Morro Bay law presentation, 1994
(This was prepared for the 1994 Journalism Association of Community Colleges Faculty Retreat by Wayne Overbeck, an attorney and professor of communications at California State University, Fullerton).
The length of the Ralph M. Brown Act, California's open meeting law for local government agencies, was nearly doubled by three bills signed into law by Gov. Pete Wilson last October. The bills are Senate Bill 36 (authored by Sen. Quentin Kopp, I-San Francisco), Senate Bill 1140 (by Sen. Charles Calderon, D-Whittier) and Assembly Bill 1426 (by Assemblymember John Burton, D-San Francisco). All three go into effect April 1, 1994.
Altogether, the three bills added approximately 5,000 words to the Brown Act, making it nearly 11,000 words long--about ten times as long as it was when Gov. Earl Warren signed it into law on July 2, 1953. Even the act's name has grown since 1953: it was just "the Brown Act" until 1961, when the legislature renamed it the Ralph M. Brown Act to honor its primary author, an assemblyman from the San Joaquin Valley. Press accounts at the time suggested that many legislators voted for the name change because they were tired of then-Gov. Edmund G. "Pat" Brown getting undeserved credit for the Brown Act!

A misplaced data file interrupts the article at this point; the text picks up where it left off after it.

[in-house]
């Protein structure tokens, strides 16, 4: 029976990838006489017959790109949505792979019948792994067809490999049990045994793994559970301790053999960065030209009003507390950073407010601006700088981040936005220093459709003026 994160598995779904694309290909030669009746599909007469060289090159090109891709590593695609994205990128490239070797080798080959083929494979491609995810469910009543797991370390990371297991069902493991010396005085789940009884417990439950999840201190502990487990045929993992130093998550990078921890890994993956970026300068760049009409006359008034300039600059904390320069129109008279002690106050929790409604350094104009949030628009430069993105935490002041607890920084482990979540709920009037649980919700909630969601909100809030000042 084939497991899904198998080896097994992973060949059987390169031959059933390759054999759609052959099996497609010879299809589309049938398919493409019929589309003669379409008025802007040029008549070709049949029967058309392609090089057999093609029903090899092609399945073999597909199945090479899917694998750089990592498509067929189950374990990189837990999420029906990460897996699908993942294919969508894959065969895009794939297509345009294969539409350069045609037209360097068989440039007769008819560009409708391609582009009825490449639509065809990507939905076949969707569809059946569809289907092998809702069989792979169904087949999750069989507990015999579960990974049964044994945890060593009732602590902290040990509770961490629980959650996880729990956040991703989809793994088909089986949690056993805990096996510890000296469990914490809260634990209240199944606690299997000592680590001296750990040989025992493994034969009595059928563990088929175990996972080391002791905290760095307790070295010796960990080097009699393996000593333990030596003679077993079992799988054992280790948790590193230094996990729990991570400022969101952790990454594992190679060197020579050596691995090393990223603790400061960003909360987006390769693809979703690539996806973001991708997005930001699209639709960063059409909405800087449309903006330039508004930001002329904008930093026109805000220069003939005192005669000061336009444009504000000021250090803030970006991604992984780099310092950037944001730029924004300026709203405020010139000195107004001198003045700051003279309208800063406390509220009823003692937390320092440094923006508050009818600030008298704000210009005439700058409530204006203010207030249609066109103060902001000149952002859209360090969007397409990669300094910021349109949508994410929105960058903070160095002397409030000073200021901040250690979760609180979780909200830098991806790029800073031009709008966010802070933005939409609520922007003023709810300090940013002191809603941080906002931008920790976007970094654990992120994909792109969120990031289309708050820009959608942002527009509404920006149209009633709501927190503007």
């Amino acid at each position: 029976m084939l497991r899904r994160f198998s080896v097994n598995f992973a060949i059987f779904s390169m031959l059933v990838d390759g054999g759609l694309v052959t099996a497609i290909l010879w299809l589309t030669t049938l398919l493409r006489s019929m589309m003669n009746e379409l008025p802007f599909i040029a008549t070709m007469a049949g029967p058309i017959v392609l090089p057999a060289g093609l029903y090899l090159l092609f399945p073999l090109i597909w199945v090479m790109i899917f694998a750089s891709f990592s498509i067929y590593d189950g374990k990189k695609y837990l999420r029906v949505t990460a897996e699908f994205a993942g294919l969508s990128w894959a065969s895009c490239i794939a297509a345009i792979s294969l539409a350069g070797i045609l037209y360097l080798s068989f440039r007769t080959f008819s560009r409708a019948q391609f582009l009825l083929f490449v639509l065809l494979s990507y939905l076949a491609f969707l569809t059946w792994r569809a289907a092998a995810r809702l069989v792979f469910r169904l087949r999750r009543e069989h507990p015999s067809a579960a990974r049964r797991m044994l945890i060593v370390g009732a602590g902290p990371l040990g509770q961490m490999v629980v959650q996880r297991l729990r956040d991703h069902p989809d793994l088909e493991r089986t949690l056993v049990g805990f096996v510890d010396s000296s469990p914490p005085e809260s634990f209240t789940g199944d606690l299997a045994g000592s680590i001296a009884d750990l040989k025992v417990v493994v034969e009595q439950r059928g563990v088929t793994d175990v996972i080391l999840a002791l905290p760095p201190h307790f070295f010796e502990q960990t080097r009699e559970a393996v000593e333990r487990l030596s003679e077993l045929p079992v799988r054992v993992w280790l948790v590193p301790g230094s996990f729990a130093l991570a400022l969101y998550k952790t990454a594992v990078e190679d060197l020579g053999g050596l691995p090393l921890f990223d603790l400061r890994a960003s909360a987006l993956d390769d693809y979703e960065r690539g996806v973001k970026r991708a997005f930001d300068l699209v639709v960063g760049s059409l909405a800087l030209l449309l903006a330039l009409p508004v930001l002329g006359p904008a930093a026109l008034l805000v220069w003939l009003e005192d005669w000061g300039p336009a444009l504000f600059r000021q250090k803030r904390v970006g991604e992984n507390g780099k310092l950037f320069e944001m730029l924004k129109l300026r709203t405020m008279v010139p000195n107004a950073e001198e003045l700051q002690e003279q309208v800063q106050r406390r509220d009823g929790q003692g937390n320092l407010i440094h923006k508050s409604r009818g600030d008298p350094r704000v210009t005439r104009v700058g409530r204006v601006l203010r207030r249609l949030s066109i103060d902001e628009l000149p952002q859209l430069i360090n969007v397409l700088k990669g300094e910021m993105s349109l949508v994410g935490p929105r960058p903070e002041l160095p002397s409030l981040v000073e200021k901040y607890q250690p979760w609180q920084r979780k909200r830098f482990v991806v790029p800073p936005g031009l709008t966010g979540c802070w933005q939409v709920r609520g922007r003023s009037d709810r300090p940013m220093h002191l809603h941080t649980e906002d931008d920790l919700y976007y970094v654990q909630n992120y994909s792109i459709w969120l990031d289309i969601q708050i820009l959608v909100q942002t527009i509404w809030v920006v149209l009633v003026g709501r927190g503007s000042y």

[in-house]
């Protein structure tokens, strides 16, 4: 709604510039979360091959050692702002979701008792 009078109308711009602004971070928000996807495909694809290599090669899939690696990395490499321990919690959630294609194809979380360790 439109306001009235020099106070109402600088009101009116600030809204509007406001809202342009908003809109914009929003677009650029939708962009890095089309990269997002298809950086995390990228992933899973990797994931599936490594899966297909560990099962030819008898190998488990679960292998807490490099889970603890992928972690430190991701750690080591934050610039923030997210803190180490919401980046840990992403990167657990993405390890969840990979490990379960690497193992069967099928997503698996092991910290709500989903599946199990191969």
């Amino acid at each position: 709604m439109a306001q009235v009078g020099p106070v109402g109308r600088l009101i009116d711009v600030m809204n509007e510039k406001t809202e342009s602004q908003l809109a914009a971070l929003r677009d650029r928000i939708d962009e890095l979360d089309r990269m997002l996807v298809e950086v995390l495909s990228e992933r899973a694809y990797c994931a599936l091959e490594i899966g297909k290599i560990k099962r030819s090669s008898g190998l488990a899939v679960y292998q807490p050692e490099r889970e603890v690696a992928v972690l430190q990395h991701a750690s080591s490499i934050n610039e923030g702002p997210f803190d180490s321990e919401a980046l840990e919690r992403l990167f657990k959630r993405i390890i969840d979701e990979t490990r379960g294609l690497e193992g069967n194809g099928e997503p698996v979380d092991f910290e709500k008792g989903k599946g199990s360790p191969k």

The 1993 legislation does not change the basic provisions of the Brown Act: it still applies to all elected and appointed legislative bodies of local government agencies and most of their advisory bodies. It still requires their meetings to be open, with a few narrowly defined exceptions. The act still requires the posting of an agenda 72 hours before each regular meeting and strictly limits the circumstances in which non-agenda items may be acted upon. And, unfortunately, the Brown Act still lacks strong enforcement provisions.
Also unaffected by the 1993 legislation were the official Attorney General's Opinions declaring that community college academic senates and student government bodies, including their advisory boards, are subject to the Brown Act. (See 66 Ops.Cal.Atty.Gen. 252, 1983; and 75 Ops.Cal.Atty.Gen. 143, 1992).